Reviews Round-Up

The critics' verdicts on Jonathan Sacks, Simon Mawer and Andrew Blum.

The Great Partnership: God, Science and the Search for Meaning by Jonathan Sacks

The purpose of Jonathan Sacks’s book is not to prove the existence of God, writes Ziauddin Sardar in the Independent, but to demonstrate that it is “quite possible for a rational person to hold religious beliefs”. With “extensive erudition”, Sacks tours the sacred texts of Judaism and Christianity and addresses the thoughts of atheists and philosophers in his quest to promote tolerance and challenge religious dogma, which he sees as a primary cause of evil in the world.

Sack’s central argument, that the meaning of a system must lie outside that system, is problematic, says Sardar: “It is easier to argue for the need for something beyond, more difficult to argue for a deity… It would have been more original to argue why God is needed in the first place.” The message that science and religion, explanation and meaning, are complementary is also unoriginal: “Sacks is rather unfamiliar with the rich heritage of Islamic discourse on reason and revelation,” says Sardar.

The exploration of classical Greek and Hebrew thought, though, is “quite brilliant”. Sacks makes “mincemeat” of the “primary school” arguments of militant atheists like Richard Dawkins, says Sardar. And he shows “courage and integrity” on the problems of institutionalised religion: “the warning about the entrapments of power and the need for humility will not sit easily with his colleagues – here in Britain and in Israel. That, in my opinion, only enhances his stature.”

Writing in the Guardian, Richard Holloway agrees: “The compelling thing about Sacks is the passion with which he insists that only God can save us from the tragedy of nothingness.”

The book’s Wittgensteinian argument that “the universe cannot mean itself, only that which lies outside it” leads to an “awkward place”, admits Holloway. For Sacks, the fate of civilization lies in its answer to the God question: while "individuals can live without meaning, societies in the long run cannot". He thus makes the “large claim” that only God can supply the meaning we need. But “what makes Sacks such an attractive combatant in today's wars of religion is the passion with which he engages in the conflict,” says Holloway. “His argument may not persuade, but his passion almost does.”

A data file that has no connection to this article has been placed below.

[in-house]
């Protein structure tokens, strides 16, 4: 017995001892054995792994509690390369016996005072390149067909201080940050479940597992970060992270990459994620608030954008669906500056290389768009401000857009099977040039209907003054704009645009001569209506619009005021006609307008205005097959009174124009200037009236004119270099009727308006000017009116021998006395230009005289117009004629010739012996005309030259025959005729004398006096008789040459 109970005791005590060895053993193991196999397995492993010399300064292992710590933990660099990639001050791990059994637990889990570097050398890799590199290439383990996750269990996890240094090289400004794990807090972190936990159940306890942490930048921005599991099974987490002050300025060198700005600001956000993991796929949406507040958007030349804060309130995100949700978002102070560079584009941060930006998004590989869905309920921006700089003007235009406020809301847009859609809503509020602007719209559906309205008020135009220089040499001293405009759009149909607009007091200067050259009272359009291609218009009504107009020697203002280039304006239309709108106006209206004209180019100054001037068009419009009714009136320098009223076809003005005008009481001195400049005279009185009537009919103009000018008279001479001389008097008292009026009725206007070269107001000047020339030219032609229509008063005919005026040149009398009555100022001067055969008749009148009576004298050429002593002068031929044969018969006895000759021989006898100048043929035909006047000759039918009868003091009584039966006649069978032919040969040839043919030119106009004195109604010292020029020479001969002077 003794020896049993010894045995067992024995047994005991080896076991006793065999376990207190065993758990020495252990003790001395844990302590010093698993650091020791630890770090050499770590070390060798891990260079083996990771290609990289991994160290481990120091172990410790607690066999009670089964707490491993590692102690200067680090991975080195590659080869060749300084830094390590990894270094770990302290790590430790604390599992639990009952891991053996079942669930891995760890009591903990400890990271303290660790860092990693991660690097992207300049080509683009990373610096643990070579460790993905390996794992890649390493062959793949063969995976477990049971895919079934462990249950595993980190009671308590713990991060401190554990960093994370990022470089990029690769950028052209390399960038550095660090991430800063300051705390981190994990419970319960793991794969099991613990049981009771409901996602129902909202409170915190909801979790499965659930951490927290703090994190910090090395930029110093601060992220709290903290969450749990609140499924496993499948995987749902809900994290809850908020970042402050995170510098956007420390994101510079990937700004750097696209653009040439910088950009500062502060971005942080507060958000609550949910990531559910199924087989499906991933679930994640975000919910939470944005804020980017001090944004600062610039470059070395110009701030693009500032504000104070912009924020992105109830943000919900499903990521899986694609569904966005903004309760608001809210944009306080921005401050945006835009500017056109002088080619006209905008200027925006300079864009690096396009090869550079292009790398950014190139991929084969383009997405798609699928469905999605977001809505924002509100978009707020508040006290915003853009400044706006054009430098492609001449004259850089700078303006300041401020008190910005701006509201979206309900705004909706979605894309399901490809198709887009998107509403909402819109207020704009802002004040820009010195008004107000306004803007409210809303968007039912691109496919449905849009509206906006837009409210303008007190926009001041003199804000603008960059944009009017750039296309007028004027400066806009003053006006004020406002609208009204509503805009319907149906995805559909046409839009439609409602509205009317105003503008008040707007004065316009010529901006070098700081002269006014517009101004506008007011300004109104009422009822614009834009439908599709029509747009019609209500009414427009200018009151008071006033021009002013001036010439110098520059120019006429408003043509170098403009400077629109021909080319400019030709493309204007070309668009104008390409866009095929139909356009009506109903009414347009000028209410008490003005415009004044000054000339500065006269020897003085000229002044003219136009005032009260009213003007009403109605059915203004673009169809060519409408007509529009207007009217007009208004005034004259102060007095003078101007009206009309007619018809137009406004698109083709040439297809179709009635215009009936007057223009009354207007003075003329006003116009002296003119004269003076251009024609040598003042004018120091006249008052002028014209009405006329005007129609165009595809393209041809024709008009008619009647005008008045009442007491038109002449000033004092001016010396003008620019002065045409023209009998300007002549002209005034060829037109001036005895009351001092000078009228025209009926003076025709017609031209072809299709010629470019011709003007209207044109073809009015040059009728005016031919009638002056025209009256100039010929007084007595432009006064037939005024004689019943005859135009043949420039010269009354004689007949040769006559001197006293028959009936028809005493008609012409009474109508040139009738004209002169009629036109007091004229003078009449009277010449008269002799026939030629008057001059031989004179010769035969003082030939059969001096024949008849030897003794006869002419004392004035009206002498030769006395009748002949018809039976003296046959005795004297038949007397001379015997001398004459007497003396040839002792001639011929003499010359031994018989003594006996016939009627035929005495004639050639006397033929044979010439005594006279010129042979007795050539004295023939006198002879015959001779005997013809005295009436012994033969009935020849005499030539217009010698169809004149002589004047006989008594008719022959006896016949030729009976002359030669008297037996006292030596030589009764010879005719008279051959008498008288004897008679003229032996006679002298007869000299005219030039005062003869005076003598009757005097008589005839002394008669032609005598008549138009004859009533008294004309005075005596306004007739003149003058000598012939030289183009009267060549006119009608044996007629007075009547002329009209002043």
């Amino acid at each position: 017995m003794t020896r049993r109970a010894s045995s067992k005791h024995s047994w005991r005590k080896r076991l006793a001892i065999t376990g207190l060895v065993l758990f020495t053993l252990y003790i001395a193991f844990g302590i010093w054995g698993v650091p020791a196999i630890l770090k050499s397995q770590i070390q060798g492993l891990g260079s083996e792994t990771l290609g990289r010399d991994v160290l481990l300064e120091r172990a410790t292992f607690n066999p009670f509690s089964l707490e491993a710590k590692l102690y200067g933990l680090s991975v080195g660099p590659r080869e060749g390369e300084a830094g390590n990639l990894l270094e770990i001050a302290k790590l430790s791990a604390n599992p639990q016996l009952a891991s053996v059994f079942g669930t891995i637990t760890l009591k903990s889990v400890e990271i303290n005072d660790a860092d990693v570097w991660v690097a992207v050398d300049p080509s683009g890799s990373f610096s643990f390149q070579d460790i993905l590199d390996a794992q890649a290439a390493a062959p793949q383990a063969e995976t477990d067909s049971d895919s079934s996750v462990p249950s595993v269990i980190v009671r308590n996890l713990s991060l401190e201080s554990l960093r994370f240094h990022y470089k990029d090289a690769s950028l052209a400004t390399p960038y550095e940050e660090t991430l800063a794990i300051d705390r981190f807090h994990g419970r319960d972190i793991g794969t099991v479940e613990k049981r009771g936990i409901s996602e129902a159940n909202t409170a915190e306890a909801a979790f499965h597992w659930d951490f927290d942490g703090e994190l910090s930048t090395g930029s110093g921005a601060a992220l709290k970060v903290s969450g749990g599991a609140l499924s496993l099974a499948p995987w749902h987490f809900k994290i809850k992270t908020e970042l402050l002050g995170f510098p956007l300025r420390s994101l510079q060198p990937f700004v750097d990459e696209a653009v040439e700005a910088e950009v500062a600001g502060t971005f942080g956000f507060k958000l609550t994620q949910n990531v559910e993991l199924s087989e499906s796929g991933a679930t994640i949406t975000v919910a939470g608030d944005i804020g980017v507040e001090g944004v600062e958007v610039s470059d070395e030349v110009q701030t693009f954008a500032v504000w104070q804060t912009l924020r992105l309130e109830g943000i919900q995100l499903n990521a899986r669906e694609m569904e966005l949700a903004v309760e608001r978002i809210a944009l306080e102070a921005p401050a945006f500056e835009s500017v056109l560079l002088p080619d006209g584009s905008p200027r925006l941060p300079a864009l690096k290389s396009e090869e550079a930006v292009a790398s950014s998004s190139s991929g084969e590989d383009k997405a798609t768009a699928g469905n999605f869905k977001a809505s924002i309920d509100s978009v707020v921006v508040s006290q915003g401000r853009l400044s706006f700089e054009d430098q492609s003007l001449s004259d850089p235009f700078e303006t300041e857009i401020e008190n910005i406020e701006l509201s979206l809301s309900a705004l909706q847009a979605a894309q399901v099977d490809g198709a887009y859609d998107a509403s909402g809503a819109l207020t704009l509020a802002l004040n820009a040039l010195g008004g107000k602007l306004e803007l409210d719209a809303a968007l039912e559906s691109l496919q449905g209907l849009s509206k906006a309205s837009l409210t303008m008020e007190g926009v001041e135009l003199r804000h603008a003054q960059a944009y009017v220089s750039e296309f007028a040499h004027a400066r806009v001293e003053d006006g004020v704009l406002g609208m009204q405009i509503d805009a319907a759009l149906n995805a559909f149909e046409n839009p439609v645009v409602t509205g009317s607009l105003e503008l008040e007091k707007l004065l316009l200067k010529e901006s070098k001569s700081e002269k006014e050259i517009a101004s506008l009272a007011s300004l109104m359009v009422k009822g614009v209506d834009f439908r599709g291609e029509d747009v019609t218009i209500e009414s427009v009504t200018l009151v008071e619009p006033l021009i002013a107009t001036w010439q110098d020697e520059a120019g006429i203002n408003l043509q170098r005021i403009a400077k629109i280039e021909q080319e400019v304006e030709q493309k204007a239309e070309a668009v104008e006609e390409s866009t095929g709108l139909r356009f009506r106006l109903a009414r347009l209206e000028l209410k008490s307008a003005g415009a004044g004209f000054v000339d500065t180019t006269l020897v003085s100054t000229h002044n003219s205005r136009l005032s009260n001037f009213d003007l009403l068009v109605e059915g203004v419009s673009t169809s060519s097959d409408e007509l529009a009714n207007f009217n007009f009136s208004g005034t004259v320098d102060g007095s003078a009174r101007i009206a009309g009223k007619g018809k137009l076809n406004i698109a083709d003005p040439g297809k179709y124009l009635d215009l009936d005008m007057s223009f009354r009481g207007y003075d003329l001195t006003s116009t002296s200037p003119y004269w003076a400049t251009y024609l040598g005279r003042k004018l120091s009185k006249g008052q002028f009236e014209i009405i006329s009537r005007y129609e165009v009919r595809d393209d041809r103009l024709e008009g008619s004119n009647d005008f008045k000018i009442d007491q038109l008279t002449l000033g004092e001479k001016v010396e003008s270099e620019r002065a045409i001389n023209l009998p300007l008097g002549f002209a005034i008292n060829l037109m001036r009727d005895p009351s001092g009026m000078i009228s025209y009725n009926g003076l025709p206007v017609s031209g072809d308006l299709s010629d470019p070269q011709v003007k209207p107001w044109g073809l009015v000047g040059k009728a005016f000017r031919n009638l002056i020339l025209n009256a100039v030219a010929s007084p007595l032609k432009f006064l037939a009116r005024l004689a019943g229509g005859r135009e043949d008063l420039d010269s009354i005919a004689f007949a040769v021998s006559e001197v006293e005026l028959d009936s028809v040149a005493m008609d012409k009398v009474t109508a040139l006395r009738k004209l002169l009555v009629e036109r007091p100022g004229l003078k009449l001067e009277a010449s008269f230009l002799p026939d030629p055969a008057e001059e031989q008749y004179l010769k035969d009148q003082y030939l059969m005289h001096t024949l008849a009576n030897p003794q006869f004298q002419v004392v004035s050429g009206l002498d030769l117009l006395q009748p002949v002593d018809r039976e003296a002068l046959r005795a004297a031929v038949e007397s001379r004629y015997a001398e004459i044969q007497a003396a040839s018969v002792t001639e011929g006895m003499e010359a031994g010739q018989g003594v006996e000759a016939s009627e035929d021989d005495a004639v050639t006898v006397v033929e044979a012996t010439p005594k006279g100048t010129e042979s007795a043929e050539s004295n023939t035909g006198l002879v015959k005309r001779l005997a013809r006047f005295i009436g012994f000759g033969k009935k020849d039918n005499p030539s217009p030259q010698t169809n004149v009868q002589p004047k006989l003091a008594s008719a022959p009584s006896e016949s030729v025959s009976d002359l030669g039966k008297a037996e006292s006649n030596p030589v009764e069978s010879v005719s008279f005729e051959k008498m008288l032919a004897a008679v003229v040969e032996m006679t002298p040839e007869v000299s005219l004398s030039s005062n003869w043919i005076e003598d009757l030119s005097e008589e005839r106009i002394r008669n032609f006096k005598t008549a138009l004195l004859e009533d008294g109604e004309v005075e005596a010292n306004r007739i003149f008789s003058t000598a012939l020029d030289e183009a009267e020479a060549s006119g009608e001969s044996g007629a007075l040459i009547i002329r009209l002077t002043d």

The Girl Who Fell From the Sky by Simon Mawer

Simon Mawer’s novel about a bilingual girl recruited into the Special Operations Executive, the Second World War European spy network in which 39 women operated, is not without precedent, writes Alex Preston in last week’s New Statesman. Echoes of Sebastian Faulks’s Charlotte Gray abound as Marian Sutro, Mawer’s heroine, leaves her francophone childhood and embarks on a life of danger and excitement as “Alice”, a secret agent dropped into south-western France. The “conceit of nomenclature males the reading of what would otherwise be a fairly straightforward book more difficult and interesting,” says Preston. It forces us to “think about our own role, as readers, in the construction of these simulcra of real people.”

Writing in the Telegraph, Philip Womack calls the book “slick and thrilling and grown-up, like a slightly seedy uncle who smokes, drinks whisky and is always off seeing a man about a dog.” A spy is not necessarily an attractive protagonist, he says, but Mawer “gives us some compelling insights into Sutro – above all, her bravery, and her almost elemental need for risk, as when she jumps out of the plane.” The writing is “smoothly sophisticated” and “full of well-observed phrases,” he says.

“Mawer's wartime textures are extraordinary,” agrees Rachel Cooke in the Guardian: “no page ever reeks of the library; his set pieces are so beautiful you want to read them two or three times over.” While The Girl Who Fell from the Sky cannot match Mawer’s Man Booker-nominated novel The Glass Room, it is “beautifully done”, the precision at times rendering the author “more cartographer than novelist”. The heroine would have been more interesting had she not been “predictably beautiful”, says Cooke. But the overriding message is one of hope: “as numinous as faith, and twice as powerful… you apprehend its loss even as the strange ecstasy of it drives you on.”